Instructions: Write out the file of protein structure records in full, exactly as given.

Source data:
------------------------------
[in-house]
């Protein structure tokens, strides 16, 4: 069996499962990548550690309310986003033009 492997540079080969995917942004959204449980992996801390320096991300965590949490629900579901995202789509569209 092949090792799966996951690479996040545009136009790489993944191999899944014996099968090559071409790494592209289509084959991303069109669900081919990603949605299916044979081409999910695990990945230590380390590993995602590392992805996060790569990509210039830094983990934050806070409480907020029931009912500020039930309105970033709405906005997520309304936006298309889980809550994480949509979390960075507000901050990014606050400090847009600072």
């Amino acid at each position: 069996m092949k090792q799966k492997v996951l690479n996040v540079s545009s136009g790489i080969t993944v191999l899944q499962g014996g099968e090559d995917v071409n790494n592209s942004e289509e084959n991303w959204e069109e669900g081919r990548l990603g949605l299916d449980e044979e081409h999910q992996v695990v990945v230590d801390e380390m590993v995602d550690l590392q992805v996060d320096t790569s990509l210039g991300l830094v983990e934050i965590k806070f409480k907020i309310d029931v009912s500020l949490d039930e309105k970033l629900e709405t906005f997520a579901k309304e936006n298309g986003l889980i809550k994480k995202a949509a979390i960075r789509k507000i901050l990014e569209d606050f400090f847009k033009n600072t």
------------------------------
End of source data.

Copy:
[in-house]
């Protein structure tokens, strides 16, 4: 069996499962990548550690309310986003033009 492997540079080969995917942004959204449980992996801390320096991300965590949490629900579901995202789509569209 092949090792799966996951690479996040545009136009790489993944191999899944014996099968090559071409790494592209289509084959991303069109669900081919990603949605299916044979081409999910695990990945230590380390590993995602590392992805996060790569990509210039830094983990934050806070409480907020029931009912500020039930309105970033709405906005997520309304936006298309889980809550994480949509979390960075507000901050990014606050400090847009600072």
């Amino acid at each position: 069996m092949k090792q799966k492997v996951l690479n996040v540079s545009s136009g790489i080969t993944v191999l899944q499962g014996g099968e090559d995917v071409n790494n592209s942004e289509e084959n991303w959204e069109e669900g081919r990548l990603g949605l299916d449980e044979e081409h999910q992996v695990v990945v230590d801390e380390m590993v995602d550690l590392q992805v996060d320096t790569s990509l210039g991300l830094v983990e934050i965590k806070f409480k907020i309310d029931v009912s500020l949490d039930e309105k970033l629900e709405t906005f997520a579901k309304e936006n298309g986003l889980i809550k994480k995202a949509a979390i960075r789509k507000i901050l990014e569209d606050f400090f847009k033009n600072t």